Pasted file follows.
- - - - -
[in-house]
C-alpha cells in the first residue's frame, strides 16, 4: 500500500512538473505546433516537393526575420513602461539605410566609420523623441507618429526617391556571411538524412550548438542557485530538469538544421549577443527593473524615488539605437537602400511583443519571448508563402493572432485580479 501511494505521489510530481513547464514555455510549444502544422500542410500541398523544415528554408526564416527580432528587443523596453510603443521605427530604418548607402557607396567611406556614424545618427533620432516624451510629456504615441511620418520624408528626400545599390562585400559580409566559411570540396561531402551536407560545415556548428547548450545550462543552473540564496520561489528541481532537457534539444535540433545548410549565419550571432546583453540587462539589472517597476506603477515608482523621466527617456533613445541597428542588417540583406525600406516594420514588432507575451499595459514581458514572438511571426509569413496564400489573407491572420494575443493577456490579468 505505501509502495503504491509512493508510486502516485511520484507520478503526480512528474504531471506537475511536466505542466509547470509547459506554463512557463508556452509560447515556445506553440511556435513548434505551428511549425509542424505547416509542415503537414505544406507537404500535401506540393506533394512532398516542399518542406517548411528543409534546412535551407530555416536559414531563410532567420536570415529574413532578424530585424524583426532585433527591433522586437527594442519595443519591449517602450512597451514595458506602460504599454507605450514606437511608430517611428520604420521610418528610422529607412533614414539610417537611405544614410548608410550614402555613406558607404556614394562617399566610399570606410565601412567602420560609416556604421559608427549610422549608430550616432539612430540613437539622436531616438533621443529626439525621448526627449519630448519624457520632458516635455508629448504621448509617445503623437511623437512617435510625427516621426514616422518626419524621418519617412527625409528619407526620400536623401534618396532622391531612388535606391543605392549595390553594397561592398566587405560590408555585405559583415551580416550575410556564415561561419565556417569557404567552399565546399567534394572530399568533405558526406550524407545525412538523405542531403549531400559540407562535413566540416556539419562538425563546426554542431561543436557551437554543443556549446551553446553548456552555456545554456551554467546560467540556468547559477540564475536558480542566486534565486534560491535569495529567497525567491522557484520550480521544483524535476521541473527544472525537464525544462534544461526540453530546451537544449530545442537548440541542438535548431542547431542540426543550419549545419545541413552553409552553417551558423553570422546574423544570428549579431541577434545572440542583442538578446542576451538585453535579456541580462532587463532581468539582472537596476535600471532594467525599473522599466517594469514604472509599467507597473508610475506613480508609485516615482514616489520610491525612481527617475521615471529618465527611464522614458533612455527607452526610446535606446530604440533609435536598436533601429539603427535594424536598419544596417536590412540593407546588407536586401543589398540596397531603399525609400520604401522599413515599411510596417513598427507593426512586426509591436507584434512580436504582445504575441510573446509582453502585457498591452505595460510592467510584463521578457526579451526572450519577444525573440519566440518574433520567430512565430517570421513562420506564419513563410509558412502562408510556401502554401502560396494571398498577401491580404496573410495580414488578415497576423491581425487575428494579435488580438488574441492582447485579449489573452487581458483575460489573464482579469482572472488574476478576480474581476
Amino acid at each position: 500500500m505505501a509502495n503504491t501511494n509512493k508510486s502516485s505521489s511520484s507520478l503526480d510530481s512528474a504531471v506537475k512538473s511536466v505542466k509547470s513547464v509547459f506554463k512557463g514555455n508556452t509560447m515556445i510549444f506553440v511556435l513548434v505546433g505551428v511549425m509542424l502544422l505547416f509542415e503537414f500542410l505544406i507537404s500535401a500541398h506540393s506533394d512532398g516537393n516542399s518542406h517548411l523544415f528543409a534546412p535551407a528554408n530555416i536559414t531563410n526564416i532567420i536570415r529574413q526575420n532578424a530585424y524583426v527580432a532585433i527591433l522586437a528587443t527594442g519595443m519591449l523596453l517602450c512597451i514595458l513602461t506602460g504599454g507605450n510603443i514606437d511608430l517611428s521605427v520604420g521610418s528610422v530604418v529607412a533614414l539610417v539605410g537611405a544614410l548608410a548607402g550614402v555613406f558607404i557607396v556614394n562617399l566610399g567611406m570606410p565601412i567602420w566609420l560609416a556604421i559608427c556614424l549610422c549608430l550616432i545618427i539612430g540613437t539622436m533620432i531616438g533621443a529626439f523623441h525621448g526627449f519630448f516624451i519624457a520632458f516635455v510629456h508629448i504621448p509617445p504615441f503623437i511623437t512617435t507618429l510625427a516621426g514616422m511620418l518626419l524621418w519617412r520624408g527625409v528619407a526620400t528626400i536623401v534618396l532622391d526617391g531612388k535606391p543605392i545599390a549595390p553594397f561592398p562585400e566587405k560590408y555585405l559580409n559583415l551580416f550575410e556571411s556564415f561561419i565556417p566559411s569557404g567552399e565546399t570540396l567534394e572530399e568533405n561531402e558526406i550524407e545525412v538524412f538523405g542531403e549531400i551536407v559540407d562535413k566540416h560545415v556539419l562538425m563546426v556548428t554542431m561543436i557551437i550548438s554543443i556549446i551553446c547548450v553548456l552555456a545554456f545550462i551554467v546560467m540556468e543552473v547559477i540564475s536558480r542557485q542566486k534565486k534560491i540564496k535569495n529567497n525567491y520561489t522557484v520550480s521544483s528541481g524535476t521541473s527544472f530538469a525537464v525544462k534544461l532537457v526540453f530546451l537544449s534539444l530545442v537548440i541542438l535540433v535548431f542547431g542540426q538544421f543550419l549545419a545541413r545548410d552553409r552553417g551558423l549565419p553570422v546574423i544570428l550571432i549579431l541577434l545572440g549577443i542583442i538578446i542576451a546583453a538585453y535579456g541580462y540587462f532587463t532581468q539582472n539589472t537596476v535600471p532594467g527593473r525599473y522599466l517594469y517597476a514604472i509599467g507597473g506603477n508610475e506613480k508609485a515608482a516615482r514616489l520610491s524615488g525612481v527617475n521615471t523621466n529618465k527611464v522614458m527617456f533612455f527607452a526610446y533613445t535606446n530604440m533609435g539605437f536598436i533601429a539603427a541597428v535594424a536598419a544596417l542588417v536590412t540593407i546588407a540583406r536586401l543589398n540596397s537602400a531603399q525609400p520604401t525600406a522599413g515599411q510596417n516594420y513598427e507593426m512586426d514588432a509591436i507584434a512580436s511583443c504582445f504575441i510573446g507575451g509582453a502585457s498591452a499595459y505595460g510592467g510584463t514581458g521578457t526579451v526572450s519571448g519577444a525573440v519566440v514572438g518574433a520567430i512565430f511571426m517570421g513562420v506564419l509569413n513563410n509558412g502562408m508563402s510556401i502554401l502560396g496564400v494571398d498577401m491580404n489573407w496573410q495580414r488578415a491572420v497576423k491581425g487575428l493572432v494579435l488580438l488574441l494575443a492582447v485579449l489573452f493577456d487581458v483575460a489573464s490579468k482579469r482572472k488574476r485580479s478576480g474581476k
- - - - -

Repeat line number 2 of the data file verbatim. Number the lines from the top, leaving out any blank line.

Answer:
C-alpha cells in the first residue's frame, strides 16, 4: 500500500512538473505546433516537393526575420513602461539605410566609420523623441507618429526617391556571411538524412550548438542557485530538469538544421549577443527593473524615488539605437537602400511583443519571448508563402493572432485580479 501511494505521489510530481513547464514555455510549444502544422500542410500541398523544415528554408526564416527580432528587443523596453510603443521605427530604418548607402557607396567611406556614424545618427533620432516624451510629456504615441511620418520624408528626400545599390562585400559580409566559411570540396561531402551536407560545415556548428547548450545550462543552473540564496520561489528541481532537457534539444535540433545548410549565419550571432546583453540587462539589472517597476506603477515608482523621466527617456533613445541597428542588417540583406525600406516594420514588432507575451499595459514581458514572438511571426509569413496564400489573407491572420494575443493577456490579468 505505501509502495503504491509512493508510486502516485511520484507520478503526480512528474504531471506537475511536466505542466509547470509547459506554463512557463508556452509560447515556445506553440511556435513548434505551428511549425509542424505547416509542415503537414505544406507537404500535401506540393506533394512532398516542399518542406517548411528543409534546412535551407530555416536559414531563410532567420536570415529574413532578424530585424524583426532585433527591433522586437527594442519595443519591449517602450512597451514595458506602460504599454507605450514606437511608430517611428520604420521610418528610422529607412533614414539610417537611405544614410548608410550614402555613406558607404556614394562617399566610399570606410565601412567602420560609416556604421559608427549610422549608430550616432539612430540613437539622436531616438533621443529626439525621448526627449519630448519624457520632458516635455508629448504621448509617445503623437511623437512617435510625427516621426514616422518626419524621418519617412527625409528619407526620400536623401534618396532622391531612388535606391543605392549595390553594397561592398566587405560590408555585405559583415551580416550575410556564415561561419565556417569557404567552399565546399567534394572530399568533405558526406550524407545525412538523405542531403549531400559540407562535413566540416556539419562538425563546426554542431561543436557551437554543443556549446551553446553548456552555456545554456551554467546560467540556468547559477540564475536558480542566486534565486534560491535569495529567497525567491522557484520550480521544483524535476521541473527544472525537464525544462534544461526540453530546451537544449530545442537548440541542438535548431542547431542540426543550419549545419545541413552553409552553417551558423553570422546574423544570428549579431541577434545572440542583442538578446542576451538585453535579456541580462532587463532581468539582472537596476535600471532594467525599473522599466517594469514604472509599467507597473508610475506613480508609485516615482514616489520610491525612481527617475521615471529618465527611464522614458533612455527607452526610446535606446530604440533609435536598436533601429539603427535594424536598419544596417536590412540593407546588407536586401543589398540596397531603399525609400520604401522599413515599411510596417513598427507593426512586426509591436507584434512580436504582445504575441510573446509582453502585457498591452505595460510592467510584463521578457526579451526572450519577444525573440519566440518574433520567430512565430517570421513562420506564419513563410509558412502562408510556401502554401502560396494571398498577401491580404496573410495580414488578415497576423491581425487575428494579435488580438488574441492582447485579449489573452487581458483575460489573464482579469482572472488574476478576480474581476